Salama, S., M. H. Habib, R. Hatti-Kaul, and Y. Gaber, "Reviewing a plethora of oxidative-type reactions catalyzed by whole cells of species.", RSC advances, vol. 12, issue 12, pp. 6974-7001, 2022. Abstract

Selective oxidation reactions represent a challenging task for conventional organic chemistry. Whole-cell biocatalysis provides a very convenient, easy to apply method to carry out different selective oxidation reactions including chemo-, regio-, and enantio-selective reactions. species are important biocatalysts as they can catalyze these selective reactions very efficiently owing to the wide diversity of enzymes and enzymatic cascades in their cell niche. In this review, we present and analyze most of the examples reported to date of oxidative reactions catalyzed by species as whole-cell biocatalysts. We discuss 33 different species and strains and the role they play in different oxidative reactions over the past five decades. The oxidative reactions have been classified into seven categories that include: hydroxylation of steroids/non-steroids, asymmetric sulfoxidations, oxidation of aldehydes, multi-step oxidations, oxidative cleavage, and -oxidations. The role played by species as recombinant hosts catalyzing bio-oxidations has also been highlighted.

Nokab, M. E. H. E., M. H. Habib, Y. A. Alassmy, M. M. Abduljawad, K. M. Alshamrani, and K. O. Sebakhy, "Solid State NMR a Powerful Technique for Investigating Sustainable/Renewable Cellulose-Based Materials.", Polymers, vol. 14, issue 5, 2022. Abstract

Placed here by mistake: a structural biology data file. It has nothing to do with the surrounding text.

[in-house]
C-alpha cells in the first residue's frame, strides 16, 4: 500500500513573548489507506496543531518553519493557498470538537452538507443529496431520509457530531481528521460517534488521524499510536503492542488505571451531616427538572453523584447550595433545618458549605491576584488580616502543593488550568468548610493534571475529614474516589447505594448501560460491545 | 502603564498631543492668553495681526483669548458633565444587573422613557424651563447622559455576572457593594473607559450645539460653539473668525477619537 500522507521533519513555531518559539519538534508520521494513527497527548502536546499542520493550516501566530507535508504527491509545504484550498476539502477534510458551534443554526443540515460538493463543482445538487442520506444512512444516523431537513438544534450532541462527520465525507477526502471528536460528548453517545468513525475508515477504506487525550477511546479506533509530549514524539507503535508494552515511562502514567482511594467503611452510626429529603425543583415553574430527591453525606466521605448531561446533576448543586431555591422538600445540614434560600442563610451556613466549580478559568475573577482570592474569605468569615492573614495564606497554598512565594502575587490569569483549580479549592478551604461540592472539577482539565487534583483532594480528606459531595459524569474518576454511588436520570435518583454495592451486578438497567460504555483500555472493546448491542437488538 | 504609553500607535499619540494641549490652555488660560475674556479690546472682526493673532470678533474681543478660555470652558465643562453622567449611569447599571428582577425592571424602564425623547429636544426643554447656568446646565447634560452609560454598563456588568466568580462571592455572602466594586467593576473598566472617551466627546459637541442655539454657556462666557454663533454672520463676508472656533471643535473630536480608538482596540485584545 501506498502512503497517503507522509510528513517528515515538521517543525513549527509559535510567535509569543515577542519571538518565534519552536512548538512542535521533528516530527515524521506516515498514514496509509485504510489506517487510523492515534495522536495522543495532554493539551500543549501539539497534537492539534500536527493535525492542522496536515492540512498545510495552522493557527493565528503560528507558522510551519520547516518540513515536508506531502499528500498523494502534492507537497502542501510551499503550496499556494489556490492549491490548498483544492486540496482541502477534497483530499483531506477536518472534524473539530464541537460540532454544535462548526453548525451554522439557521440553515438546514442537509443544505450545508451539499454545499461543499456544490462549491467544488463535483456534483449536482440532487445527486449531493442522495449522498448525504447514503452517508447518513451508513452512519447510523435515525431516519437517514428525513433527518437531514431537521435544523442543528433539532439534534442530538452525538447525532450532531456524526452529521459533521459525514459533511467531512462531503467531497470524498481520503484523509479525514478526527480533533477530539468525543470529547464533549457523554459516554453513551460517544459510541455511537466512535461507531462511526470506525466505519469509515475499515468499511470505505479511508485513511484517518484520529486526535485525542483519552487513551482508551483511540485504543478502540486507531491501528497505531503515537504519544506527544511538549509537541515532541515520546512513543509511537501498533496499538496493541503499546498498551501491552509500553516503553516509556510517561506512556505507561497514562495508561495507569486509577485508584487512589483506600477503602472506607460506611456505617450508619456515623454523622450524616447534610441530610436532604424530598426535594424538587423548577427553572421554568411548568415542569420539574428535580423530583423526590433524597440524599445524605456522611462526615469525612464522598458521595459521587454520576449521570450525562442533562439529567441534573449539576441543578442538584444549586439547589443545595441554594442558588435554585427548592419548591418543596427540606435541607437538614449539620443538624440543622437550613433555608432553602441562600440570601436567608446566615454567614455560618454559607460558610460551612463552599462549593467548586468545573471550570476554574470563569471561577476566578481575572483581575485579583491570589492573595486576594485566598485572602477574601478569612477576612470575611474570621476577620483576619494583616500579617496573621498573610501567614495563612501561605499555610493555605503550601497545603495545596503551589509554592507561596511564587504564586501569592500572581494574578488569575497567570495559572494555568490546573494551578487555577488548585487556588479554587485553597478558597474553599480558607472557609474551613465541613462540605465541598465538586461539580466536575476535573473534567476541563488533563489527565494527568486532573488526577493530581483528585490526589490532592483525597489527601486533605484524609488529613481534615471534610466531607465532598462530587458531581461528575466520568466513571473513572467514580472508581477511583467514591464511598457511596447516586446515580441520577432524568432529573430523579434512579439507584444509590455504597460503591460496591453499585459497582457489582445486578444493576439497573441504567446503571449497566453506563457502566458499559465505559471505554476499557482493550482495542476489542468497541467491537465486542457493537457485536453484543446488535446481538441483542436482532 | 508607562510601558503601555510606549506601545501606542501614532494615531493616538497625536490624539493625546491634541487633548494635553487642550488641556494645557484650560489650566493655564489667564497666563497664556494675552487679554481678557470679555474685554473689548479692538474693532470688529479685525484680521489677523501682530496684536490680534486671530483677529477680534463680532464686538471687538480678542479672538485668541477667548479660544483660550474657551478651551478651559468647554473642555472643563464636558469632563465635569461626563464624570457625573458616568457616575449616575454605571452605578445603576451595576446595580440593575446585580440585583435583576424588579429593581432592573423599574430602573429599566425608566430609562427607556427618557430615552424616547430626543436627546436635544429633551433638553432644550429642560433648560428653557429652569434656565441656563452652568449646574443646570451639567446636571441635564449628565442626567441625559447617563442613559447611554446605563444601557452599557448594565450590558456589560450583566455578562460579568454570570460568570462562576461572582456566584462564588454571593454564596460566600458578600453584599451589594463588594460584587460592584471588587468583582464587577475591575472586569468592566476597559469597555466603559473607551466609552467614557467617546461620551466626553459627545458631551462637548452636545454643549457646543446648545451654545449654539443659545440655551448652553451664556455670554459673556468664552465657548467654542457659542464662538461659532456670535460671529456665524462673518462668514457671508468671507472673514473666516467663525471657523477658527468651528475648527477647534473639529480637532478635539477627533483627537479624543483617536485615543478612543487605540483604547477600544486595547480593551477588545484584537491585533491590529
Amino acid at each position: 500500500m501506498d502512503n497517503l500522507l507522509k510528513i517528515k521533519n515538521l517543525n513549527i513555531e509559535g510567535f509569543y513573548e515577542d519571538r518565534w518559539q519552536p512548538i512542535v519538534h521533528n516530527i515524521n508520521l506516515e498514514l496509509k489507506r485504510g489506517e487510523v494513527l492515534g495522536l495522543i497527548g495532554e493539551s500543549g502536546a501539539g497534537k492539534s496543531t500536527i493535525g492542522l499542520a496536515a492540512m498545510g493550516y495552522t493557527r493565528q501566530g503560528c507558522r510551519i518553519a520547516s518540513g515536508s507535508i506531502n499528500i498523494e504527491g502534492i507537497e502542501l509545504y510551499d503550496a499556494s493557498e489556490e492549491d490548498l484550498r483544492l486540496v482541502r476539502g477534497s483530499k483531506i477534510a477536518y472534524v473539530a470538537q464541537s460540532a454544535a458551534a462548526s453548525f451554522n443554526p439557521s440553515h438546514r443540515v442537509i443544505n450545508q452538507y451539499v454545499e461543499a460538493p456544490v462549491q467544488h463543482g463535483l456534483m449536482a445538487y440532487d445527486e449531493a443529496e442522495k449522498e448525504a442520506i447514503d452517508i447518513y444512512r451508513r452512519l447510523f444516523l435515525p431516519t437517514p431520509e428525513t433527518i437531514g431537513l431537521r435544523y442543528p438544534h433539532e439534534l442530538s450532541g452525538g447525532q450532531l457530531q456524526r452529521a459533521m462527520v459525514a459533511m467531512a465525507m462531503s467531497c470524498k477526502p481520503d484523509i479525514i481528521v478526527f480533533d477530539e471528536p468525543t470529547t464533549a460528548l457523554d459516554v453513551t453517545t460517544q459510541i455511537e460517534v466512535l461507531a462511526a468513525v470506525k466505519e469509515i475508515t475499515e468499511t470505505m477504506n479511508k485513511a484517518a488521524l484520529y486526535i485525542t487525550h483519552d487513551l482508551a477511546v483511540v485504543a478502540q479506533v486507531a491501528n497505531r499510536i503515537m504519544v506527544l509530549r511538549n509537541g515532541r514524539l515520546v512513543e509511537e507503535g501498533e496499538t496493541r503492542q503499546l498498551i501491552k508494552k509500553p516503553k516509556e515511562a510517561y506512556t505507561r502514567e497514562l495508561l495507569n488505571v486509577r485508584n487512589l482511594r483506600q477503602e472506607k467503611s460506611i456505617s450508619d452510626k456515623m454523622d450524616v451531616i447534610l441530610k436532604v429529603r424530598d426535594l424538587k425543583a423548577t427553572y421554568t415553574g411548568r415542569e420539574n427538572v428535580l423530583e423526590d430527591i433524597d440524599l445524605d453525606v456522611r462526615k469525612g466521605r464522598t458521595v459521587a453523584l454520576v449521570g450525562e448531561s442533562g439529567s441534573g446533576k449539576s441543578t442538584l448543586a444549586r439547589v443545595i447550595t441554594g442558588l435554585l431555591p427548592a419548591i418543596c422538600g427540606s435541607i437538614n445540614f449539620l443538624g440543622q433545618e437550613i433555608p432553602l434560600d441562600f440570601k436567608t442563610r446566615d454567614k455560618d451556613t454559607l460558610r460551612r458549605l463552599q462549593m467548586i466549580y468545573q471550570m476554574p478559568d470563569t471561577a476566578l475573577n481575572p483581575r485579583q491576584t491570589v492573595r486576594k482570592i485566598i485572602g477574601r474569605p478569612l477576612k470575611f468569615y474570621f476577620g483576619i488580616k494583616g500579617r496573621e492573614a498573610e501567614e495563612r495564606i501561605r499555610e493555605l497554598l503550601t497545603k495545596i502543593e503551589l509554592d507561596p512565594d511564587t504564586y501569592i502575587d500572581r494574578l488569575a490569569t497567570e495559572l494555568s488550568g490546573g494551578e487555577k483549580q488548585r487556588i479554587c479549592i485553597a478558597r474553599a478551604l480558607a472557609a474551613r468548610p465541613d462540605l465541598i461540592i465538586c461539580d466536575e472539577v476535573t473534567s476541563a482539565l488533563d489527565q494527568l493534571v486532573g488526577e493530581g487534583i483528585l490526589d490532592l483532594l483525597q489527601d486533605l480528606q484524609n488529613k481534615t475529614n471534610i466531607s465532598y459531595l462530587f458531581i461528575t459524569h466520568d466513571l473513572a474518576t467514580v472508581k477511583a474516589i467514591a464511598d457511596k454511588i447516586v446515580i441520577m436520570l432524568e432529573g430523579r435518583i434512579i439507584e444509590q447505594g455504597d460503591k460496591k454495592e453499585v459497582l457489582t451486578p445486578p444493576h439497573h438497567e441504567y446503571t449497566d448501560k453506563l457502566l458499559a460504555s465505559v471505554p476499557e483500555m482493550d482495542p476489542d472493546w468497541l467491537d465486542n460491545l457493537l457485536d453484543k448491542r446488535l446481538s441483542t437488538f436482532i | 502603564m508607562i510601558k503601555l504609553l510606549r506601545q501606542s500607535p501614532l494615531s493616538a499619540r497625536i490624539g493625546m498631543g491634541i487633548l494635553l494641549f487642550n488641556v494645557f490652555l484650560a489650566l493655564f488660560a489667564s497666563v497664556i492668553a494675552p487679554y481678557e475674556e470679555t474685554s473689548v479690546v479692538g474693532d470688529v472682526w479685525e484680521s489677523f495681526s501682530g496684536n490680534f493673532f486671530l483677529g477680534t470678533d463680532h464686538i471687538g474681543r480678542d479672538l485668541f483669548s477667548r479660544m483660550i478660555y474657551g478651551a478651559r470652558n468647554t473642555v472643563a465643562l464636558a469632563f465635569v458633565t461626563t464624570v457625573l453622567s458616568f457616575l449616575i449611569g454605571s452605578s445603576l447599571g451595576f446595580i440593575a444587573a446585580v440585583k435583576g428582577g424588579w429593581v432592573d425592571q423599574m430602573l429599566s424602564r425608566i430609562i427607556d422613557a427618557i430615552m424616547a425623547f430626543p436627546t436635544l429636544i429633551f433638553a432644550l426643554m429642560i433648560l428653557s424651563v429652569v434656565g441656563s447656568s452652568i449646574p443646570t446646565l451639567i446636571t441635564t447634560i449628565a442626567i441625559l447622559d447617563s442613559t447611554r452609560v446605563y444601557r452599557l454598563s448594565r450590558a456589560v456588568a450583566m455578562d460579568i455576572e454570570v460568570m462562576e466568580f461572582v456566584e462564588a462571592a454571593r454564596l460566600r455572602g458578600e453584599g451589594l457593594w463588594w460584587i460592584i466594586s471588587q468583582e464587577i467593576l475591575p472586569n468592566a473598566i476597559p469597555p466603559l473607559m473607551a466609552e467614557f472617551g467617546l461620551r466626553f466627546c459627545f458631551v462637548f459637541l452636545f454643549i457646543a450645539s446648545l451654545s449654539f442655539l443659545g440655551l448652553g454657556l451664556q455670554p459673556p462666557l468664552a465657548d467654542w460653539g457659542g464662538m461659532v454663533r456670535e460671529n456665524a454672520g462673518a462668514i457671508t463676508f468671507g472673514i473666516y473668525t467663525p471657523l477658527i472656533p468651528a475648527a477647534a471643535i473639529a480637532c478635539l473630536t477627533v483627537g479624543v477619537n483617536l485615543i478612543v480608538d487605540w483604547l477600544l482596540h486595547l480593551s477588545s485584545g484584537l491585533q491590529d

Solid state nuclear magnetic resonance (ssNMR) is a powerful and attractive characterization method for obtaining insights into the chemical structure and dynamics of a wide range of materials. Current interest in cellulose-based materials, as sustainable and renewable natural polymer products, requires deep investigation and analysis of the chemical structure, molecular packing, end chain motion, functional modification, and solvent-matrix interactions, which strongly dictate the final product properties and tailor their end applications. In comparison to other spectroscopic techniques, on an atomic level, ssNMR is considered more advanced, especially in the structural analysis of cellulose-based materials; however, due to a dearth in the availability of a broad range of pulse sequences, and time consuming experiments, its capabilities are underestimated. This critical review article presents the comprehensive and up-to-date work done using ssNMR, including the most advanced NMR strategies used to overcome and resolve the structural difficulties present in different types of cellulose-based materials.